Egypt’s foreign reserves declined to US$36.04 billion in May, compared to $37.04 billion in April and $40.108 in March, a Sunday statement by the Central Bank of Egypt (CBE) announced.
The CBE said that dissociation of foreign fund investments from Egyptian and emerging markets increased in April compared to March as a result of the coronavirus outbreak.
Foreign reserves were $45.51 billion in February, the CBE added.
The CBE’s Deputy Governor Ramy Aboul-Naga announced in May that the nation’s foreign currency reserves are still at “safe” levels despite declining for the second consecutive month to about $37.04 billion at the end of April compared to about $40.11 billion at the end of March: a fall of roughly $3.1 billion.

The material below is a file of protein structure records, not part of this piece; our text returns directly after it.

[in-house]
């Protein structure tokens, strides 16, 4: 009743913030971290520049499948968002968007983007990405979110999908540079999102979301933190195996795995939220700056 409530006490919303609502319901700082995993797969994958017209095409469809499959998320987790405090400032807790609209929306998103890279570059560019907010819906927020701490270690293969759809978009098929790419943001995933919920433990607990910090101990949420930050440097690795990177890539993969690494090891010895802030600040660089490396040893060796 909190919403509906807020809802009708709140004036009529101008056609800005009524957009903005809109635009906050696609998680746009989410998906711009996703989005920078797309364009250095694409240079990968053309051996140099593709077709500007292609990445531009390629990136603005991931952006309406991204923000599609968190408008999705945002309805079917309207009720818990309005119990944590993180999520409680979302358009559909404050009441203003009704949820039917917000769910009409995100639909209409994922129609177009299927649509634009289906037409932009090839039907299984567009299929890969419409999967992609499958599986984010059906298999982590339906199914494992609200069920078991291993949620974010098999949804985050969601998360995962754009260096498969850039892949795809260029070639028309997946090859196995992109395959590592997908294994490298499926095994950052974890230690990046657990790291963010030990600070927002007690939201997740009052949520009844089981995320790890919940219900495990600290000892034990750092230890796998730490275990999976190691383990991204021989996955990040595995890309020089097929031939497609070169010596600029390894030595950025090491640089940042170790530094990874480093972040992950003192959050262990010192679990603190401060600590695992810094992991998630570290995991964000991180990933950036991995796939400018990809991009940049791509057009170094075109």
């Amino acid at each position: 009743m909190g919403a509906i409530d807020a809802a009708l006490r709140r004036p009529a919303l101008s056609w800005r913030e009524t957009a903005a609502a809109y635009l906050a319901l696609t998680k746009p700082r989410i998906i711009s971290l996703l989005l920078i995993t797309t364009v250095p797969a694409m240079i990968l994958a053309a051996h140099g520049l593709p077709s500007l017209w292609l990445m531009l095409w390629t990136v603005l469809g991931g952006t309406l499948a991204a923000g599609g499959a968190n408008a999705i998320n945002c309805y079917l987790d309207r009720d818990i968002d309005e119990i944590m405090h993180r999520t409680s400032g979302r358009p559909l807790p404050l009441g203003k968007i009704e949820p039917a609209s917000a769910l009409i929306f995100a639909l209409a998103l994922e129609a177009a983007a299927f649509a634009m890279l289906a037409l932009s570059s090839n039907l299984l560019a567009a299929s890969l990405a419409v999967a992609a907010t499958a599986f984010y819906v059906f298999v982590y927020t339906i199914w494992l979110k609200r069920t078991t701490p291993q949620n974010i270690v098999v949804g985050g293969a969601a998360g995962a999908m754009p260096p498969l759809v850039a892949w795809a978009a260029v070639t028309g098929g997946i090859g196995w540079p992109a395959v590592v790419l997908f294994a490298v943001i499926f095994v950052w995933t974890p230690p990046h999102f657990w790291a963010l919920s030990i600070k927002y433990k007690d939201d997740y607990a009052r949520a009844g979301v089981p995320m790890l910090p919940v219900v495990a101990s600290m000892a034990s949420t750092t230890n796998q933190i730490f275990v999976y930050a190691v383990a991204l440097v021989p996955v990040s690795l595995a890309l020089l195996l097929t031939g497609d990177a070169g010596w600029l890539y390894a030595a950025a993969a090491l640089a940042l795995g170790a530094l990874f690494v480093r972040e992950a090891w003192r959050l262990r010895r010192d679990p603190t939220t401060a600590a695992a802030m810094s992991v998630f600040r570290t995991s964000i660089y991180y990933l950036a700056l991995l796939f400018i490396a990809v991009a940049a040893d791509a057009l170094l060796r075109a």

The CBE used $3.1 billion from the foreign reserves during April to cover the Egyptian market’s foreign currency needs guaranteeing the import of strategic goods alongside paying international obligations related to the country’s external debt; estimated at about $1.6 billion.
This included international bonds amounting to a billion dollars as well as the exit of some investors through the CBE’s mechanism for transferring money from foreign investors.